The Guardian newspaper published an article titled “Our complicated relationship with cats” which reported: ” A study in 2010 asked 4,500 people to self-identify as either a dog person, cat person, both or neither, and looked at five personality traits using a self-report questionnaire. People who identified themselves as cat people showed significantly higher scores for neuroticism and openness than dog people, and significantly lower scores for extroversion, agreeableness and conscientiousness. In other words, we (I’m a cat person) tend to stress more, be more open to a variety of experiences, but show poorer self-discipline, cooperativeness and assertiveness.
And according to another survey from 2010, people who are more highly educated were 1.4 times more likely to own a cat than a dog. This doesn’t mean that cat people are smarter than dog people, more that there’s a link between higher education and longer work hours. Cats are less time-consuming than dogs, and so people who work longer hours will be more likely to choose cats as pets to fit in with their work life.”
But a 2007 study by Claudia Edwards and colleagues in the Journal of Veterinary Behaviour looked at attachment in cats, and found behaviour consistent with that which you would see in young children.
Attachment theory was developed in the late 1950s as way of characterising affectionate bonds between two individuals, one of which is usually a caregiver. The creation of such a bond between a parent and child, for instance, makes it more likely that the child’s basic needs are met, and the child tends to relax around the caregiver. On the other hand, if the child is placed in the company of a stranger, they might become more anxious, upset with their caregiver, or distressed in some way. Similarly, Edwards’ study found that when cats were in the company of their owners, they tended to show more relaxed attachment behaviours such as wandering around, exploring and playing in their environment. When they were placed with a stranger instead, the cats meowed less, and spent more time waiting by the door.
So maybe cats aren’t as aloof as we first thought.
Read the full article in The Guardian newspaper here.
Updated April 4, 2012.
If you love animals or care about cruelty to animals then please consider joining supporting your local SPCA or other animal rights organization.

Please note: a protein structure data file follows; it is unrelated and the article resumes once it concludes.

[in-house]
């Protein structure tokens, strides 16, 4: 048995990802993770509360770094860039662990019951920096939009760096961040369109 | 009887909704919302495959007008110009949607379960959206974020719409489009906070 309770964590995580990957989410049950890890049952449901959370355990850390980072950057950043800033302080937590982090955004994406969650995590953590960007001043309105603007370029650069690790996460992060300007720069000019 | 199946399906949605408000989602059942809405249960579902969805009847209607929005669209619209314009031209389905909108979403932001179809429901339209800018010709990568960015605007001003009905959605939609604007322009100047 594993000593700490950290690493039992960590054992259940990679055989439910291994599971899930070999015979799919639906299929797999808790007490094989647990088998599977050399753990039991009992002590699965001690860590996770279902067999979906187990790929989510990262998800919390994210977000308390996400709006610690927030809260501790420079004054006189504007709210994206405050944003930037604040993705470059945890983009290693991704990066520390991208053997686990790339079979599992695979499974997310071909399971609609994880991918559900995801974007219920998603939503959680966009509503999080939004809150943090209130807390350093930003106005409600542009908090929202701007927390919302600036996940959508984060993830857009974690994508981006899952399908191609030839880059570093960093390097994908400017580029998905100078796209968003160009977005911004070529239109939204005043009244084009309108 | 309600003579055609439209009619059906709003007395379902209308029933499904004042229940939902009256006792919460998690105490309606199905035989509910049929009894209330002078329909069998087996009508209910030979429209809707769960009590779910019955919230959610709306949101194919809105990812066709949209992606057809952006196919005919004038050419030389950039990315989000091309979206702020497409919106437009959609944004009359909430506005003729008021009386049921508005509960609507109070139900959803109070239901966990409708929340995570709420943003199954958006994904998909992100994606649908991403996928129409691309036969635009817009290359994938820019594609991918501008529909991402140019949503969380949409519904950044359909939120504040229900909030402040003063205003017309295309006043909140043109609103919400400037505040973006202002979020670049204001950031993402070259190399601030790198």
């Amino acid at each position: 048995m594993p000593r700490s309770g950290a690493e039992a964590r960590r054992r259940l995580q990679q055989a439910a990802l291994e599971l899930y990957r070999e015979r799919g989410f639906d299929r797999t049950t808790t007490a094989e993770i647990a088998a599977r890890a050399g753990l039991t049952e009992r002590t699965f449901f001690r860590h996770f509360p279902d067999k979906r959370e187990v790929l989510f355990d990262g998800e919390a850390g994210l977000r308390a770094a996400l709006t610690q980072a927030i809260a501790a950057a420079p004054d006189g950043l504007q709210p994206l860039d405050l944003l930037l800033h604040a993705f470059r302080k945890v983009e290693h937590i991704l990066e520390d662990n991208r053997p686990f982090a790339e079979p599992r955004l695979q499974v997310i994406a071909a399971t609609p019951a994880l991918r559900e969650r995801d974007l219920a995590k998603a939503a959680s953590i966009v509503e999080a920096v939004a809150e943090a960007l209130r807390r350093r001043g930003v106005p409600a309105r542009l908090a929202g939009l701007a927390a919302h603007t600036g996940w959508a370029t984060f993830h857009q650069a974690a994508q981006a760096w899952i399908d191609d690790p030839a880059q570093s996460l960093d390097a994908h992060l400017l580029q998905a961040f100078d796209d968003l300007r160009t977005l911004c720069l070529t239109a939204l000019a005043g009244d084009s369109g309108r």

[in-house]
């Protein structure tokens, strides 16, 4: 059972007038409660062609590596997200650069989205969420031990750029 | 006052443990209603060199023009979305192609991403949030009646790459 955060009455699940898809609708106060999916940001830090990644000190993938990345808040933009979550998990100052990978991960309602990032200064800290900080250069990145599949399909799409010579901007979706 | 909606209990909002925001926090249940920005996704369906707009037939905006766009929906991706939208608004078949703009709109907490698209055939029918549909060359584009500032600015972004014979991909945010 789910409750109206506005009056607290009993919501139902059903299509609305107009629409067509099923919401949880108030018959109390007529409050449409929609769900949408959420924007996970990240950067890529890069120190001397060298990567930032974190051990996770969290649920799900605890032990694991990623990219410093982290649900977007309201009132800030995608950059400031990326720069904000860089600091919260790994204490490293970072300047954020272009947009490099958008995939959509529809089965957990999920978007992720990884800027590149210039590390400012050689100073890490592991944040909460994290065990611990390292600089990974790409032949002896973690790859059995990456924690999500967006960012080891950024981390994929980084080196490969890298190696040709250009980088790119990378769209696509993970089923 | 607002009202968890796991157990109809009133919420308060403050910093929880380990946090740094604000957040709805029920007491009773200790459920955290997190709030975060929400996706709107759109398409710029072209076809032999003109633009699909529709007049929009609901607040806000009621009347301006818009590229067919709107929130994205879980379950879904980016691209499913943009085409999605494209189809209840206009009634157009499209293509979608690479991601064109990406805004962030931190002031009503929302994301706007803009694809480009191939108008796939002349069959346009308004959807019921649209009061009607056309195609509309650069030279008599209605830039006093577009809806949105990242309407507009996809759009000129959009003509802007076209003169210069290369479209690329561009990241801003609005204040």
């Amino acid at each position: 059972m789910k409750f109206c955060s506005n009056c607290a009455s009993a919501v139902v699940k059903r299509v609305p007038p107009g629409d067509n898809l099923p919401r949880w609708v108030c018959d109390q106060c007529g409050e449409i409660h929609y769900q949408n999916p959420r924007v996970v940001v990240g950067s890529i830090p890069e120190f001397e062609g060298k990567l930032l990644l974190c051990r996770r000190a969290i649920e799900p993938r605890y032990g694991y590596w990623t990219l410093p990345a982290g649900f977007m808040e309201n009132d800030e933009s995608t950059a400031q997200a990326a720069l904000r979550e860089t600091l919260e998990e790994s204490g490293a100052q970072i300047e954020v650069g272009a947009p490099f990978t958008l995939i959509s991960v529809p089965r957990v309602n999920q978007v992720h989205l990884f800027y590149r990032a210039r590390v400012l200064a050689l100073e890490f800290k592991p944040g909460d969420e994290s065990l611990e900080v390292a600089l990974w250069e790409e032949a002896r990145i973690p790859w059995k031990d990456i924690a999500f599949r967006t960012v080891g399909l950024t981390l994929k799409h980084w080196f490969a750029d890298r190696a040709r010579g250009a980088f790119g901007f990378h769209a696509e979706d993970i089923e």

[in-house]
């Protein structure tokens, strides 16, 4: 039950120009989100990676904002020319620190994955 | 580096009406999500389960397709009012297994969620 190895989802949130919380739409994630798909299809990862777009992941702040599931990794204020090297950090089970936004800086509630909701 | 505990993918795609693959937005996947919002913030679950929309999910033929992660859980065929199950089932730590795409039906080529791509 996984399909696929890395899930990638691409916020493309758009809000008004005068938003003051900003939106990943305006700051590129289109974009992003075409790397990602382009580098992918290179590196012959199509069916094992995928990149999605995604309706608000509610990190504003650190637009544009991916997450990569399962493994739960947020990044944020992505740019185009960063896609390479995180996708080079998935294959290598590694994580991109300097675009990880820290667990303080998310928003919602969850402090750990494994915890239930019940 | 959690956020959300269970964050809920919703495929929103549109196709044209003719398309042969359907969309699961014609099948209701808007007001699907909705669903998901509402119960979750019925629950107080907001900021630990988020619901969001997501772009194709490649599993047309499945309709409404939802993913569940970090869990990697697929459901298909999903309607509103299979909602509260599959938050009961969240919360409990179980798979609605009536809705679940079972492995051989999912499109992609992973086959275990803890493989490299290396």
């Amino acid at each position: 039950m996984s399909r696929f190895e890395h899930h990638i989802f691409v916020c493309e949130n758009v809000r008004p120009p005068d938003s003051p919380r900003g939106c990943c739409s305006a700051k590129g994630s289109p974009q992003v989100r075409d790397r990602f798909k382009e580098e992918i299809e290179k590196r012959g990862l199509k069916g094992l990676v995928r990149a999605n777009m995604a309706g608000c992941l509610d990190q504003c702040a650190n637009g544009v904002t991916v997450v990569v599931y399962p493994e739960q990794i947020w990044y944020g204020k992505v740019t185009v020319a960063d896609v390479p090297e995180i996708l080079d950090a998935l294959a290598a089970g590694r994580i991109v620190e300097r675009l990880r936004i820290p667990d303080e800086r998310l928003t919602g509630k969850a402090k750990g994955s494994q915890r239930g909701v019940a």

My heart almost stopped when my son told me that his mother, Liz Summerfield, had taken my dog Punzhu to the South Burnaby Veterinary Hospital to be killed. Liz had told the veterinary clinic that Punzhu had bitten a postman and she’d been ordered to have Punzhu put down. This turned out to be a lie.
I checked with the post office and found out that Punzhu was with Liz outside her mother’s house when the postman approached. According to the postman and the post office, the postman did not file a complaint nor did the post office order Liz to destroy Punzhu.
I was very upset that the South Burnaby Veterinary Hospital killed my dog without any written documentation from the Post Office. They killed my dog on the verbal advice of my now former wife, who simply lied to them.
Below is part of a letter, which was mailed to SPCA branches in the lower mainland, prepared by my lawyer after checking the facts.
Society for the Prevention of Cruelty to Animals
1205 East 7th Vancouver, BC
TO WHOM IT MAY CONCERN
About four years ago I adopted a dog from the Animal Control Pound in New Westminster.
In October of 1995, my ex-wife, Elizabeth Summerfield, separated from me and left the family home, taking my dog with her. I asked my ex-wife where the dog was but she refused to tell me. I learned at the end of November, 1995, that she had had the dog euthanized at South Burnaby Veterinary Hospital on November 16, 1995.
I hope that you will not consider Elizabeth Summerfield (who may revert to her maiden name of Elizabeth Gray) as a potential adopter of animals from the SPCA in future.
Years ago I started making puzzles and called them Punzhu Puzzles after my dog, who died so very young and so needlessly. It is my hope the SPCA will remember the letter I mailed and not consider Liz Summerfield, aka Elizabeth Summerfield or Elizabeth Gray, as a potential adopter of animals in the future.
It was during our divorce Liz lied to the South Burnaby Veterinary Clinic in order to have my dog killed. Liz had my dog killed during the time she had refused several court orders to provide information on what she had done with the large sum of money she had removed from our joint bank accounts.
Fearing for the safety of my son, and what she might do to the other dogs and cats she had taken from our home, I immediately settled the divorce.
Liz works with children as an arts instructor at various lower mainland cities & towns, including Whister, Burnaby, Coquitlam, Port Coquitlam, Richmond, Port Moody, Maple Ridge, Vancouver, Surrey, Langley, and other areas.
Liz teaches puppetry, lantern making, papier mache, masks, as well as instructing children in a variety of other arts related studies at festivals, public events, and community centers.
Parents should be aware of who is instructing their precious children.
There are other articles on Liz and our divorce on this site. Use the search box and search on divorce, or Liz.